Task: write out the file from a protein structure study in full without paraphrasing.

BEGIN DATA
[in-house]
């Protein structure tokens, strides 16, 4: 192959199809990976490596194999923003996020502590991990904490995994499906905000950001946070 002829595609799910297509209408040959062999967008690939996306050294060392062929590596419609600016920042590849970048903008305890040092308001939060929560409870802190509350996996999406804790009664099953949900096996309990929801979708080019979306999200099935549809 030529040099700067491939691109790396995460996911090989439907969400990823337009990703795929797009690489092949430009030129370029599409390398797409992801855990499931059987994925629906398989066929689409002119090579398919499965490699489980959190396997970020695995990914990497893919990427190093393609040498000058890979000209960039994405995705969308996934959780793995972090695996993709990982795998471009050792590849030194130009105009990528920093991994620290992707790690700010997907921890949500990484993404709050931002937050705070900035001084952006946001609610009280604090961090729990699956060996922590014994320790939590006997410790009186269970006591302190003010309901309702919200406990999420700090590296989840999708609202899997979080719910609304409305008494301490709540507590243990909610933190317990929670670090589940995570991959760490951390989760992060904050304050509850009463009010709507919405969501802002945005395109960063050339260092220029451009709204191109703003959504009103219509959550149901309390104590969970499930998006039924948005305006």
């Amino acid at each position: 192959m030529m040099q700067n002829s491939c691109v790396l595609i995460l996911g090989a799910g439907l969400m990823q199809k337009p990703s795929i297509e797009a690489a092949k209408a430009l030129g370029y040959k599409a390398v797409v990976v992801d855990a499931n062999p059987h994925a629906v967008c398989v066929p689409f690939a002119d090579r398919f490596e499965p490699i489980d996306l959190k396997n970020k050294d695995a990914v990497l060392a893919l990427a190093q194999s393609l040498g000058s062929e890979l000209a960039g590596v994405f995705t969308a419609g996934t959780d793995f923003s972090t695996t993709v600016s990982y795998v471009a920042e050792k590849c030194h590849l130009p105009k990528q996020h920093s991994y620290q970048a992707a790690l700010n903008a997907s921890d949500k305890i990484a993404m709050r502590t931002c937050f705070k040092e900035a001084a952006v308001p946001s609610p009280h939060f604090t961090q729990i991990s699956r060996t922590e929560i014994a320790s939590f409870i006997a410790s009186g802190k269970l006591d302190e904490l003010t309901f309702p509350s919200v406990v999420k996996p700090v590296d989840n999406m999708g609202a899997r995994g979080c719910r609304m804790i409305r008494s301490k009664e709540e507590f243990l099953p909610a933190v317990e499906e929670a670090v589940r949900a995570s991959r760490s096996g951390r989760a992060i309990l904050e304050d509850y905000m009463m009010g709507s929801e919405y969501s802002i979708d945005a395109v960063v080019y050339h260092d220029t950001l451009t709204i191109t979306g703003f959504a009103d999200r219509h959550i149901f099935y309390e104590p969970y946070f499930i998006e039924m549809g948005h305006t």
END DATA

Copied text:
[in-house]
């Protein structure tokens, strides 16, 4: 192959199809990976490596194999923003996020502590991990904490995994499906905000950001946070 002829595609799910297509209408040959062999967008690939996306050294060392062929590596419609600016920042590849970048903008305890040092308001939060929560409870802190509350996996999406804790009664099953949900096996309990929801979708080019979306999200099935549809 030529040099700067491939691109790396995460996911090989439907969400990823337009990703795929797009690489092949430009030129370029599409390398797409992801855990499931059987994925629906398989066929689409002119090579398919499965490699489980959190396997970020695995990914990497893919990427190093393609040498000058890979000209960039994405995705969308996934959780793995972090695996993709990982795998471009050792590849030194130009105009990528920093991994620290992707790690700010997907921890949500990484993404709050931002937050705070900035001084952006946001609610009280604090961090729990699956060996922590014994320790939590006997410790009186269970006591302190003010309901309702919200406990999420700090590296989840999708609202899997979080719910609304409305008494301490709540507590243990909610933190317990929670670090589940995570991959760490951390989760992060904050304050509850009463009010709507919405969501802002945005395109960063050339260092220029451009709204191109703003959504009103219509959550149901309390104590969970499930998006039924948005305006």
């Amino acid at each position: 192959m030529m040099q700067n002829s491939c691109v790396l595609i995460l996911g090989a799910g439907l969400m990823q199809k337009p990703s795929i297509e797009a690489a092949k209408a430009l030129g370029y040959k599409a390398v797409v990976v992801d855990a499931n062999p059987h994925a629906v967008c398989v066929p689409f690939a002119d090579r398919f490596e499965p490699i489980d996306l959190k396997n970020k050294d695995a990914v990497l060392a893919l990427a190093q194999s393609l040498g000058s062929e890979l000209a960039g590596v994405f995705t969308a419609g996934t959780d793995f923003s972090t695996t993709v600016s990982y795998v471009a920042e050792k590849c030194h590849l130009p105009k990528q996020h920093s991994y620290q970048a992707a790690l700010n903008a997907s921890d949500k305890i990484a993404m709050r502590t931002c937050f705070k040092e900035a001084a952006v308001p946001s609610p009280h939060f604090t961090q729990i991990s699956r060996t922590e929560i014994a320790s939590f409870i006997a410790s009186g802190k269970l006591d302190e904490l003010t309901f309702p509350s919200v406990v999420k996996p700090v590296d989840n999406m999708g609202a899997r995994g979080c719910r609304m804790i409305r008494s301490k009664e709540e507590f243990l099953p909610a933190v317990e499906e929670a670090v589940r949900a995570s991959r760490s096996g951390r989760a992060i309990l904050e304050d509850y905000m009463m009010g709507s929801e919405y969501s802002i979708d945005a395109v960063v080019y050339h260092d220029t950001l451009t709204i191109t979306g703003f959504a009103d999200r219509h959550i149901f099935y309390e104590p969970y946070f499930i998006e039924m549809g948005h305006t």